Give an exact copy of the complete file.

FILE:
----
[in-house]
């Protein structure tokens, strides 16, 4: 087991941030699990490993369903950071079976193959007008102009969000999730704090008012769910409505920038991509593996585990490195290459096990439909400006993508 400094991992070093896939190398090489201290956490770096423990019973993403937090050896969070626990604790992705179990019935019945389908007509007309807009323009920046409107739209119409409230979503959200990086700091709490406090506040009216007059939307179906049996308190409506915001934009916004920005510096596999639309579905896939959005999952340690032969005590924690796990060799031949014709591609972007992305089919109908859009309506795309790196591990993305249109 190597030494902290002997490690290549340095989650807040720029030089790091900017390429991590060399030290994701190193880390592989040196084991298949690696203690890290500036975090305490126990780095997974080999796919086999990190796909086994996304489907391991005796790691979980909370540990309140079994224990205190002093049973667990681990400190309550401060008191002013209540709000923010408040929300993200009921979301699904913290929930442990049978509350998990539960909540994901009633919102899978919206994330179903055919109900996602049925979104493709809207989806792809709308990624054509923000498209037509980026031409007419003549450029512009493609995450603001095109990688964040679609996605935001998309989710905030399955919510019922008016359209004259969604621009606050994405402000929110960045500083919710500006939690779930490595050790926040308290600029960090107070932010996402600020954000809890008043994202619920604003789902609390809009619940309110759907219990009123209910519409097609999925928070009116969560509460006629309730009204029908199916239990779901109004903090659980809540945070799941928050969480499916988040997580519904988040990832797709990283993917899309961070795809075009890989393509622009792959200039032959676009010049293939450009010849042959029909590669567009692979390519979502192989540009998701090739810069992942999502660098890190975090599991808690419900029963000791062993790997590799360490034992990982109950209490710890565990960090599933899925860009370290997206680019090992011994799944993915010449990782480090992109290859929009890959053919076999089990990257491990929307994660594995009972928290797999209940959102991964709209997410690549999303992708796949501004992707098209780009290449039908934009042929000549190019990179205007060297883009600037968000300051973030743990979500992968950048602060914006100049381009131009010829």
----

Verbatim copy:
[in-house]
């Protein structure tokens, strides 16, 4: 087991941030699990490993369903950071079976193959007008102009969000999730704090008012769910409505920038991509593996585990490195290459096990439909400006993508 400094991992070093896939190398090489201290956490770096423990019973993403937090050896969070626990604790992705179990019935019945389908007509007309807009323009920046409107739209119409409230979503959200990086700091709490406090506040009216007059939307179906049996308190409506915001934009916004920005510096596999639309579905896939959005999952340690032969005590924690796990060799031949014709591609972007992305089919109908859009309506795309790196591990993305249109 190597030494902290002997490690290549340095989650807040720029030089790091900017390429991590060399030290994701190193880390592989040196084991298949690696203690890290500036975090305490126990780095997974080999796919086999990190796909086994996304489907391991005796790691979980909370540990309140079994224990205190002093049973667990681990400190309550401060008191002013209540709000923010408040929300993200009921979301699904913290929930442990049978509350998990539960909540994901009633919102899978919206994330179903055919109900996602049925979104493709809207989806792809709308990624054509923000498209037509980026031409007419003549450029512009493609995450603001095109990688964040679609996605935001998309989710905030399955919510019922008016359209004259969604621009606050994405402000929110960045500083919710500006939690779930490595050790926040308290600029960090107070932010996402600020954000809890008043994202619920604003789902609390809009619940309110759907219990009123209910519409097609999925928070009116969560509460006629309730009204029908199916239990779901109004903090659980809540945070799941928050969480499916988040997580519904988040990832797709990283993917899309961070795809075009890989393509622009792959200039032959676009010049293939450009010849042959029909590669567009692979390519979502192989540009998701090739810069992942999502660098890190975090599991808690419900029963000791062993790997590799360490034992990982109950209490710890565990960090599933899925860009370290997206680019090992011994799944993915010449990782480090992109290859929009890959053919076999089990990257491990929307994660594995009972928290797999209940959102991964709209997410690549999303992708796949501004992707098209780009290449039908934009042929000549190019990179205007060297883009600037968000300051973030743990979500992968950048602060914006100049381009131009010829």